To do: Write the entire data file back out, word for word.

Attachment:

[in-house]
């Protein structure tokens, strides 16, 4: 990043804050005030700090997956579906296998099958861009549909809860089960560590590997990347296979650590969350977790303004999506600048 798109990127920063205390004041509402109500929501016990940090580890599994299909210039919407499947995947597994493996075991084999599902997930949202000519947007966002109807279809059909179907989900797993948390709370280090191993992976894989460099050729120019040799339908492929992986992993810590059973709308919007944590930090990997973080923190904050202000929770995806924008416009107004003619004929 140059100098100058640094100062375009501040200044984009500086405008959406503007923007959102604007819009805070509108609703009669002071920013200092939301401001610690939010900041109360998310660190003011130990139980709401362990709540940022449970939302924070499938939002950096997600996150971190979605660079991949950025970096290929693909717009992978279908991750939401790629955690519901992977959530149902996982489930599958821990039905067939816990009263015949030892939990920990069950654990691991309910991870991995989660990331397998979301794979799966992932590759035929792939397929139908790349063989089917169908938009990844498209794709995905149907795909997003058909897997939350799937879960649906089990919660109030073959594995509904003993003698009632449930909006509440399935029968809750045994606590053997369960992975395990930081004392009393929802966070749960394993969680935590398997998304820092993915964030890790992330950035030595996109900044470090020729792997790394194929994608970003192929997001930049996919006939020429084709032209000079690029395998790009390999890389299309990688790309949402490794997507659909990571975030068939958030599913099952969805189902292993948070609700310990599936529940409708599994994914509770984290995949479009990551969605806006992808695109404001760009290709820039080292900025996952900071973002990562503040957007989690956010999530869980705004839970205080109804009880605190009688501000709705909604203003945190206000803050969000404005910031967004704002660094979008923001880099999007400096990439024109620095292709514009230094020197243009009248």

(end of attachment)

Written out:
[in-house]
């Protein structure tokens, strides 16, 4: 990043804050005030700090997956579906296998099958861009549909809860089960560590590997990347296979650590969350977790303004999506600048 798109990127920063205390004041509402109500929501016990940090580890599994299909210039919407499947995947597994493996075991084999599902997930949202000519947007966002109807279809059909179907989900797993948390709370280090191993992976894989460099050729120019040799339908492929992986992993810590059973709308919007944590930090990997973080923190904050202000929770995806924008416009107004003619004929 140059100098100058640094100062375009501040200044984009500086405008959406503007923007959102604007819009805070509108609703009669002071920013200092939301401001610690939010900041109360998310660190003011130990139980709401362990709540940022449970939302924070499938939002950096997600996150971190979605660079991949950025970096290929693909717009992978279908991750939401790629955690519901992977959530149902996982489930599958821990039905067939816990009263015949030892939990920990069950654990691991309910991870991995989660990331397998979301794979799966992932590759035929792939397929139908790349063989089917169908938009990844498209794709995905149907795909997003058909897997939350799937879960649906089990919660109030073959594995509904003993003698009632449930909006509440399935029968809750045994606590053997369960992975395990930081004392009393929802966070749960394993969680935590398997998304820092993915964030890790992330950035030595996109900044470090020729792997790394194929994608970003192929997001930049996919006939020429084709032209000079690029395998790009390999890389299309990688790309949402490794997507659909990571975030068939958030599913099952969805189902292993948070609700310990599936529940409708599994994914509770984290995949479009990551969605806006992808695109404001760009290709820039080292900025996952900071973002990562503040957007989690956010999530869980705004839970205080109804009880605190009688501000709705909604203003945190206000803050969000404005910031967004704002660094979008923001880099999007400096990439024109620095292709514009230094020197243009009248």